Social media share buttons can be easily added to any website. The buttons make it simple for users to share the page, and display the number of times people have shared that page. This might make it seem like a no-brainer to include on every website you design, but these buttons come at a cost to performance.
Pitfalls of social share buttons
- Downloads 3rd party resources
- Adds additional http requests
- Adds additional page weight
- Privacy concerns
Putting social share buttons to the test
I did some testing to find out just how much social share buttons impact performance. I created a blank HTML page and added social media buttons, and then measured the amount of http requests and page weight using Pingdom Website Speed Test.
The reason I am testing http requests is because every resource on your website must be downloaded from the server, so every resource comes at a cost to performance.
To put this in real-world terms, say you visit a web page and that page contains 100 objects — things like images, CSS files, etc. Your browser has to make 100 individual requests to the site’s host server(s) in order to retrieve those objects. Each of those requests experiences at least 20-30ms of latency. (More typically, latency is in the 75-140ms range, even for sites that use a CDN.) This adds up to 2 or 3 seconds, which is pretty significant when you consider it as just one factor that can slow your pages down.
Google Developers on minimizing http requests:
Therefore, an important strategy for speeding up web page performance is to minimize the number of round trips that need to be made. Since the majority of those round trips consist of HTTP requests and responses, it’s especially important to minimize the number of requests that the client needs to make and to parallelize them as much as possible.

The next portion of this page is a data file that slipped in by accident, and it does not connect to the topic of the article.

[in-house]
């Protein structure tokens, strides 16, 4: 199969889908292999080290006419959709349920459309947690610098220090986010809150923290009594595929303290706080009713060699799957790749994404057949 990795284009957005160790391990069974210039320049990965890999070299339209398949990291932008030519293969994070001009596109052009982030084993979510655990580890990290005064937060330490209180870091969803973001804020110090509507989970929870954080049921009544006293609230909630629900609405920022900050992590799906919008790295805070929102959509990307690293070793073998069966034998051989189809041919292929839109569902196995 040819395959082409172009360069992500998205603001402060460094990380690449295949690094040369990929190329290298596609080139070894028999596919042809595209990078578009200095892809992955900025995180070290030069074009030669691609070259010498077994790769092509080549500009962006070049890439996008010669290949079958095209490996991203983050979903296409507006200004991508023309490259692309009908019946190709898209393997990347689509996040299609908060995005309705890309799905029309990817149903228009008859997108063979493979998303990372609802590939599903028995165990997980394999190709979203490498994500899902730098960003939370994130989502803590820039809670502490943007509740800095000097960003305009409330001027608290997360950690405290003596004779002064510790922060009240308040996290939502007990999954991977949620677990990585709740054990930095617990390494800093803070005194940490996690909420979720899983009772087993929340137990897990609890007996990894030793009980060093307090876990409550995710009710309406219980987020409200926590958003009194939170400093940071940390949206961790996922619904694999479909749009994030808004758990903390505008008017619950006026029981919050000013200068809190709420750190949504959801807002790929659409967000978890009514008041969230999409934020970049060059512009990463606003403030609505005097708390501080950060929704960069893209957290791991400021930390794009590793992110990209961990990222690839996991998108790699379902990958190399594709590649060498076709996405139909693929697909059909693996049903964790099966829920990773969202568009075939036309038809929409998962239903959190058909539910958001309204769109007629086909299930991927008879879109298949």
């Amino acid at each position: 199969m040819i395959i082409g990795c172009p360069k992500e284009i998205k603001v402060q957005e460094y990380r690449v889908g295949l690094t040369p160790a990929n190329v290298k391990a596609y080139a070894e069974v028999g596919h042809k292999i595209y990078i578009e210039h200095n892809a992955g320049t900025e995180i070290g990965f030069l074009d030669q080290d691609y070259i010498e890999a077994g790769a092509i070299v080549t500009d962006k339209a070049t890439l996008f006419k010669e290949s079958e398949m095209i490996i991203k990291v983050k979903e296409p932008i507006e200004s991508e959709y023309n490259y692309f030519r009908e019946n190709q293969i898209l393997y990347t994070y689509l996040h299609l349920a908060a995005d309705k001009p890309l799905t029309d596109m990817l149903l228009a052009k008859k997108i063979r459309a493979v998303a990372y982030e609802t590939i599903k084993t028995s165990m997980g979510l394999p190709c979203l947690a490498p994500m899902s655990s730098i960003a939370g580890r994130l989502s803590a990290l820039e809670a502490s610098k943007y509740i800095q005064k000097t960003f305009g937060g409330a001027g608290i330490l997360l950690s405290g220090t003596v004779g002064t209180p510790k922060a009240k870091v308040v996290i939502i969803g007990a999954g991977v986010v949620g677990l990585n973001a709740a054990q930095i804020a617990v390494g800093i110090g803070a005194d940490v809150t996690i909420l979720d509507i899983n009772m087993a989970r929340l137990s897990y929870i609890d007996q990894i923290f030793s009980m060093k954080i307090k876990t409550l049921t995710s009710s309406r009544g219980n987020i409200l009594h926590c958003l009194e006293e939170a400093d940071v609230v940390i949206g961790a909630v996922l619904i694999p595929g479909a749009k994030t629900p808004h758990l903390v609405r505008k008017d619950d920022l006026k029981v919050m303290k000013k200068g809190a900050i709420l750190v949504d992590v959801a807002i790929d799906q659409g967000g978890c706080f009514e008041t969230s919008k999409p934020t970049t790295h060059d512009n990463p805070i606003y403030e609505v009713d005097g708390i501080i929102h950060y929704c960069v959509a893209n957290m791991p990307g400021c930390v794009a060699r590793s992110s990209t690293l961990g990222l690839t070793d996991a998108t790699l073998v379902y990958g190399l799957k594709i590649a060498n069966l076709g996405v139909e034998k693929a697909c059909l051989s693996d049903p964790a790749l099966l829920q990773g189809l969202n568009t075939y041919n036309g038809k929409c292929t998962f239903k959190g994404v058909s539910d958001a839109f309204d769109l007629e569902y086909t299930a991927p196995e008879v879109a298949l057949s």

The waterfall diagram above demonstrates that every resource on a website has a cost.
Each test was done on a blank page with only the essential HTML. I used the Twitter, Facebook, and Google+ buttons for each test. I included counters on each button.
Test #1: Official share buttons
I created social share buttons by going to each social media platform and acquiring the code for their buttons.
A blank page with the official buttons resulted in 24 requests and 314.4kb weight.
Test #2: Addthis.com
A blank page with buttons from addthis.com resulted in 32 requests and 502.8kb weight, performing the worst out of the three tests. Note: this one was interesting because the results were not consistent, it tested as low as 32 requests but as high as 42.
Test #3: Sharethis.com
A blank page with buttons from sharethis.com resulted in 20 requests and 89.3kb weight, performing the best out of the three tests.
As you can see, all three add quite a bit of requests and weight to your site. Sure, you can make it so each loads asynchronously and do other optimizations, but these services cost too much performance-wise for my comfort.
Also, with the rise in popularity of Ghostery and other ad blocking plugins, these 3rd party social buttons are getting blocked more every day.
But there’s a better way…
Creating lightweight social share buttons
You can easily create share buttons without adding hardly any weight or requests to your pages.
All that is required to create share buttons is a bit of HTML:
<a href="https://twitter.com/intent/tweet?text=[Page Title]&url=[Page URL]">Twitter</a>
<a href="https://www.facebook.com/sharer/sharer.php?u=[Page URL]">Facebook</a>
<a href="https://plus.google.com/share?url=[Page URL]">Google+</a>
Each of the anchor tags above use querystrings in the href—this sends data about your site to each social media platform. You will need to add this information to your CMS and update the template to insert the proper titles and urls.
Style the links using CSS and you have yourself some lightweight share buttons. Feel free to take a peek at the code for the buttons that I designed for my blog (at the bottom of this post) and use them on your own site.
Lightweight Share Buttons Resources
- Third party share buttons can be costly to performance
- Out of the three methods for adding third party share buttons that I tested, sharethis.com performed the best
- It’s up to you to weigh the performance cost against the benefits of counters
- Creating lightweight share buttons is easy and can have very little cost to performance
You may be able to find advanced share buttons with counters that have minimal impact on performance, but my goal with this post is to get you to think about the performance cost these buttons may have. Test out your favorite method, and let me know how it performs in the comments below!